October 24, 2016
There was the king who held a chess tournament among the peasants and asked the winner what he wanted as his prize. The peasant, in apparent humility, asked only that a kernel of wheat be placed for him on the first square of his chessboard, two kernels on the second, four on the third and so forth. The king fell for it and had to import grain from Argentina for the next 700 years. Eighteen and a half million trillion kernels, are enough, if each kernel is a quarter-inch long (which may not be; I’ve never seen wheat in its pre-English-muffin form), to stretch to the sun and back 391,320 times.
That was nothing more than one kernel compounding at a 100 percent square for 64 squares.
And with that story Bill Priest (Epoch Investment Partners) began his presentation at GIBI (Great Investors’ Best Ideas), which is a fundraiser for the Michael J. Fox Foundation for Parkinson’s Research. I had the pleasure of chatting with Bill the night before at the “speakers’ dinner” held at Shad Rowe’s wonderful home here in Dallas, but I digress. Bill noted that at square 32 on the chessboard you would have 4 billion grains of wheat and at square 64 you have more wheat than has been harvested in recorded history. His point was that technology is just now moving on to square 33 of said chessboard with the back-half of the chessboard bringing with it amazing advances in technology.
The first speaker at GIBI, however, was T. Boone Pickens. Boone began by stating that what has happened with energy prices this year is what he had expected to happen last year. He said inventories are down and demand is up, which is good for crude oil’s price. In November of 2014, he noted, there were 1609 drilling rigs operating in the U.S. That number fell to below 400, but now there are ~550 rigs back at work. T. Boone opined that there will never be 1600 rigs working again in the U.S., but that the rigs currently operating are the best, fastest, most efficient and productive rigs he has ever seen. His “price deck” for year-end 2016 is $60 per barrel with a price deck of $70 for 2017. As written in last Friday’s Morning Tack:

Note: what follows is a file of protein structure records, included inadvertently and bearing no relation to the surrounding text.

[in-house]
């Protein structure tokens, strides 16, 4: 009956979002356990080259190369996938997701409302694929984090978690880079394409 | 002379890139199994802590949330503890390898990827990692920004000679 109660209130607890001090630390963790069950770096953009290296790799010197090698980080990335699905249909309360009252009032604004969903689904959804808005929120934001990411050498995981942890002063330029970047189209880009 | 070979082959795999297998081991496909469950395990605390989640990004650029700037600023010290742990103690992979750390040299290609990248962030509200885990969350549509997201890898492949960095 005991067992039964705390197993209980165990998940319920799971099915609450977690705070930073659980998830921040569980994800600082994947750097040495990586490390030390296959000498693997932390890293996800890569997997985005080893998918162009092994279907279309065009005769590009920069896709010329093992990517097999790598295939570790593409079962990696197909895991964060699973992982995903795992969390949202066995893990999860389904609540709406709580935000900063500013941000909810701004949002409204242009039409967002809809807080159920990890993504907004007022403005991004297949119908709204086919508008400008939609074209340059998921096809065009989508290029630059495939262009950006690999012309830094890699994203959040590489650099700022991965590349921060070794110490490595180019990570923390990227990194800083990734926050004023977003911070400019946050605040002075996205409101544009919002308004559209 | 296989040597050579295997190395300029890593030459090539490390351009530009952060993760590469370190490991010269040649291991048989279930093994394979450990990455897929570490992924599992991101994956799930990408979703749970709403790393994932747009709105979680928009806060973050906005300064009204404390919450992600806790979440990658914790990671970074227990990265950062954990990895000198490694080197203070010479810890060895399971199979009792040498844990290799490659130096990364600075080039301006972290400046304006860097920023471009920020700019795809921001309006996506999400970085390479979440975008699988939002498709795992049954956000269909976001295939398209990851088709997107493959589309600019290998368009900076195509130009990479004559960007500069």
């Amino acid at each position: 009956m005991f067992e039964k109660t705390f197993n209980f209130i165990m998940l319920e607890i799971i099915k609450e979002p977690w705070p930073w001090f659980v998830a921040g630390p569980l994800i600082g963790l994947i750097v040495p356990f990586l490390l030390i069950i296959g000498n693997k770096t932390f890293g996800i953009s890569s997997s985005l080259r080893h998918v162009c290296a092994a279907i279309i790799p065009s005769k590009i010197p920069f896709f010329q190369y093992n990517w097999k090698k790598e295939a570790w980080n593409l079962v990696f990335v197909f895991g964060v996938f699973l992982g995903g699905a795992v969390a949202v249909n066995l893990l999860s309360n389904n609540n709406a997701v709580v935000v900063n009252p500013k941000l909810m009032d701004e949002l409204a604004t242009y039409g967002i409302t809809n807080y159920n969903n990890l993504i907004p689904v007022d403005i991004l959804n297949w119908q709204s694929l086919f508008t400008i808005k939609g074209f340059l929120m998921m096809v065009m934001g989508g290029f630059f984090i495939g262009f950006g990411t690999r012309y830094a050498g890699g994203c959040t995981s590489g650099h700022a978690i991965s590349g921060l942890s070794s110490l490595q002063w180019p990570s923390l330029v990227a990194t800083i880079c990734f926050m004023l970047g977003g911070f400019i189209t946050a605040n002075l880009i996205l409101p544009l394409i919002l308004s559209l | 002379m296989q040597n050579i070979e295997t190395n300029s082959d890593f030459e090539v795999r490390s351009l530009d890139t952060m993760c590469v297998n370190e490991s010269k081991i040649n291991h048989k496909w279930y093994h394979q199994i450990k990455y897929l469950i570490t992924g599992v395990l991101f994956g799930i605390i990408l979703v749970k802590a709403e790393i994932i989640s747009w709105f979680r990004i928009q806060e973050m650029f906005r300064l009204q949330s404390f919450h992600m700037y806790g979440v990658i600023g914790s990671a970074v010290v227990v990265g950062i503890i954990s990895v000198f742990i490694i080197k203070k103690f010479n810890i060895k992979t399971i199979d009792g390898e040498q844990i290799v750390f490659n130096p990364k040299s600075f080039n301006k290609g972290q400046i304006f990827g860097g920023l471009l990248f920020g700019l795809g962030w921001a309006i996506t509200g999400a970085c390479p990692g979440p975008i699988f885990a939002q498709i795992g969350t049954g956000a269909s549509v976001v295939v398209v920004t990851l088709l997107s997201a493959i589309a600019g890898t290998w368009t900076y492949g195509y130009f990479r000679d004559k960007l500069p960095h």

Boone stated that since “they” started drilling in the Permian Basin that field has produced 50 – 60 billion barrels of oil and he expects that same type of production will occur again in the years ahead given the technology advancements. He concluded with four stock recommendations, the only one of which favorably rated by our energy analysts is Pioneer Natural Resources (PXD/$187.00/Strong Buy).
Up next at the symposium was Lisa Hess, from SkyTop Capital Management, who discussed the automobile revolution. She thinks the big winners over the next 10 years will be lithium batteries, natural gas, and electric cars, while the losers will be the “Big Three”; and, that the revolution is happening faster than anyone expects. Think about Siri for the car, collision avoidance systems, cabin overheating technology, and the quest for a lighter car. To this last point, she offered up Constellium (CSTM/$5.60) as an investment idea, which has a favorable rating from our correspondent research organization. According to Lisa, CSTS’s bullet points are: 1) it is one of four companies that can supply high-quality cast aluminum parts to the auto industry; 2) the company is poised for strong growth; 3) it has a new CEO; 4) it just received a new long-term contract; and 5) CSTM has a “cheap valuation.” The shares are down due to a bad acquisition, but the new CEO has written down a lot of that acquisition’s cost, issued some $425 million of bonds for liquidity purposes, and one of its major competitors has been acquired. She concluded that CSTM is a great way to invest in the auto revolution.